Fort Frederica saw battle between British and Spanish troops in 1742. Harris Neck Wildlife Refuge was a plantation, a village and a WWII army airfield at different times throughout its history before coming under the management of the US Fish & Wildlife Service.
Frederica was a fortified town settled in the early 18th century to guard the English territories against Spanish incursion from Florida. Although the site centers around the town and the fortification at its riverside, the visitor center is located outside the old town and thatís where the path begins. The images above and to the right are of Military Road, a path that once connected the town to another British outpost, Fort St Simons, on the south end of the island. The Battle of Gully Hole Creek and the Battle of Bloody Marsh took place on July 7, 1742 along this road. Today this path ends just a few hundred yards away at Frederica Rd. I will leave the rest of the story of Fort Frederica for the photo captions in this gallery.
Ninety minutes after leaving Fort Frederica I was at Harris Neck National Wildlife Refuge. This is another site with some history. Much of Harris Neck is accessible by car using roads that originally serviced the plantation here and later the airbase. There is even a driving tour you can take if you want to see most of the place without leaving your car, but it boggles my mind why anyone would want to come all the way out here to this beautiful wildlife refuge and then remain confined inside a vehicle.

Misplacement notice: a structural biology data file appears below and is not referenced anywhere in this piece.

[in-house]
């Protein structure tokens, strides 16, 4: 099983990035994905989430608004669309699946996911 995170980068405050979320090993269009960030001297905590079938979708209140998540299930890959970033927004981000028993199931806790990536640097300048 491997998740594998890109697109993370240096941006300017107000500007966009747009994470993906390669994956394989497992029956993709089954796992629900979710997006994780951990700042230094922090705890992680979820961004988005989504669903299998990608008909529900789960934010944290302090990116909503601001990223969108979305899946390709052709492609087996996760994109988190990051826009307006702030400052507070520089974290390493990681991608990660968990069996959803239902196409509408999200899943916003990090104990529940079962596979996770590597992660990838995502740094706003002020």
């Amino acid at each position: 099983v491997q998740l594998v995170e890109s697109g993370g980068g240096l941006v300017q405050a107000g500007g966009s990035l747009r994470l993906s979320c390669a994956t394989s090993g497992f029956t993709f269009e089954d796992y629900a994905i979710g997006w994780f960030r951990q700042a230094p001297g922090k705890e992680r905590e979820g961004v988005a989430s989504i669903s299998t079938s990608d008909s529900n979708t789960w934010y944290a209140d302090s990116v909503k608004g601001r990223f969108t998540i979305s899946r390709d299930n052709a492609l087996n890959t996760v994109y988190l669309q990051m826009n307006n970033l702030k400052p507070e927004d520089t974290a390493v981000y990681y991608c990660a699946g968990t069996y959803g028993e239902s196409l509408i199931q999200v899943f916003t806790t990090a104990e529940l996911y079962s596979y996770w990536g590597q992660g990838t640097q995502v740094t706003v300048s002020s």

I parked my car and began walking from the first available parking lot. This meant Iíd be walking along the parkís roads for a short while, but I soon found a path into the forest. This path had also once been paved, but nature was reclaiming it and it was a pleasant walk.
All of the waterways at Harris Neck are man-made bird habitats. Except for some odd sharp angles, they donít appear artificial. The wildlife certainly doesnít seem to care care that the ponds are man-made. Whatís more, even the islands in the ponds are artificial. They were put there after the ponds were already in place to give additional roosting places for the birds.
Eventually I came to the old runways, the last remnant of the airbase that was here during WWII. The buildings and planes have all been removed. I've taken photos of the runways and the area around them and those are all posted in this gallery.
That's it for Georgia!